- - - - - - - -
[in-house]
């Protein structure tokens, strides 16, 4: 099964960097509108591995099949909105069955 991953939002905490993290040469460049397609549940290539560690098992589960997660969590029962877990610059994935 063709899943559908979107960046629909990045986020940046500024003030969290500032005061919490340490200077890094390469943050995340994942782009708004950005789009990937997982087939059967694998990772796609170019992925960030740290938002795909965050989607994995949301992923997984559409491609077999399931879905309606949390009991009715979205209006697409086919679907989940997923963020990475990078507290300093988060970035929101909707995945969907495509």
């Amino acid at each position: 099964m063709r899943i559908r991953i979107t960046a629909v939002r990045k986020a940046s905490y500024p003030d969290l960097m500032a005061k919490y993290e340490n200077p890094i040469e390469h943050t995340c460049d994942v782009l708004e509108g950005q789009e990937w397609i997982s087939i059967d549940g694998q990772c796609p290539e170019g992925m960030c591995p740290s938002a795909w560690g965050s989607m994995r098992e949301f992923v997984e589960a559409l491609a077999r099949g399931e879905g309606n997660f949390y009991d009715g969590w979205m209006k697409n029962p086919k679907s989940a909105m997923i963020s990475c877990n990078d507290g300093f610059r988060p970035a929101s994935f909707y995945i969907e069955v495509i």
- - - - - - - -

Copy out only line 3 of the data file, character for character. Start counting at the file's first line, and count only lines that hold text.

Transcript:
């Amino acid at each position: 099964m063709r899943i559908r991953i979107t960046a629909v939002r990045k986020a940046s905490y500024p003030d969290l960097m500032a005061k919490y993290e340490n200077p890094i040469e390469h943050t995340c460049d994942v782009l708004e509108g950005q789009e990937w397609i997982s087939i059967d549940g694998q990772c796609p290539e170019g992925m960030c591995p740290s938002a795909w560690g965050s989607m994995r098992e949301f992923v997984e589960a559409l491609a077999r099949g399931e879905g309606n997660f949390y009991d009715g969590w979205m209006k697409n029962p086919k679907s989940a909105m997923i963020s990475c877990n990078d507290g300093f610059r988060p970035a929101s994935f909707y995945i969907e069955v495509i």